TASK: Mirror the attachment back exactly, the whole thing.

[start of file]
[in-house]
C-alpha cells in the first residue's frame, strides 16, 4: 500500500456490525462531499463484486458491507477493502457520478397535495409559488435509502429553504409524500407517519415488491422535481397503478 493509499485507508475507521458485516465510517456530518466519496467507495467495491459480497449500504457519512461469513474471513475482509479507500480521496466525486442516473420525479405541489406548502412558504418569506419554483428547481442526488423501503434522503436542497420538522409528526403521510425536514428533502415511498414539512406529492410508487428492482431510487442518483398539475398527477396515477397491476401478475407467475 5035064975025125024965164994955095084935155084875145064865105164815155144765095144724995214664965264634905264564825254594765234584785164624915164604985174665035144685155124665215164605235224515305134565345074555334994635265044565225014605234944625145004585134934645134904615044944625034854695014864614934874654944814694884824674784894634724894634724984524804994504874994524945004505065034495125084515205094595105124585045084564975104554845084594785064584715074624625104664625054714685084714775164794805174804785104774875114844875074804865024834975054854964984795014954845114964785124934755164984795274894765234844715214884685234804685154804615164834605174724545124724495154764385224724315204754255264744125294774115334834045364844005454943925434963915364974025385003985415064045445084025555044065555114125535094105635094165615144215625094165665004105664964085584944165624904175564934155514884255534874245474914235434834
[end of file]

[in-house]
C-alpha cells in the first residue's frame, strides 16, 4: 500500500456490525462531499463484486458491507477493502457520478397535495409559488435509502429553504409524500407517519415488491422535481397503478 493509499485507508475507521458485516465510517456530518466519496467507495467495491459480497449500504457519512461469513474471513475482509479507500480521496466525486442516473420525479405541489406548502412558504418569506419554483428547481442526488423501503434522503436542497420538522409528526403521510425536514428533502415511498414539512406529492410508487428492482431510487442518483398539475398527477396515477397491476401478475407467475 5035064975025125024965164994955095084935155084875145064865105164815155144765095144724995214664965264634905264564825254594765234584785164624915164604985174665035144685155124665215164605235224515305134565345074555334994635265044565225014605234944625145004585134934645134904615044944625034854695014864614934874654944814694884824674784894634724894634724984524804994504874994524945004505065034495125084515205094595105124585045084564975104554845084594785064584715074624625104664625054714685084714775164794805174804785104774875114844875074804865024834975054854964984795014954845114964785124934755164984795274894765234844715214884685234804685154804615164834605174724545124724495154764385224724315204754255264744125294774115334834045364844005454943925434963915364974025385003985415064045445084025555044065555114125535094105635094165615144215625094165665004105664964085584944165624904175564934155514884255534874245474914235434834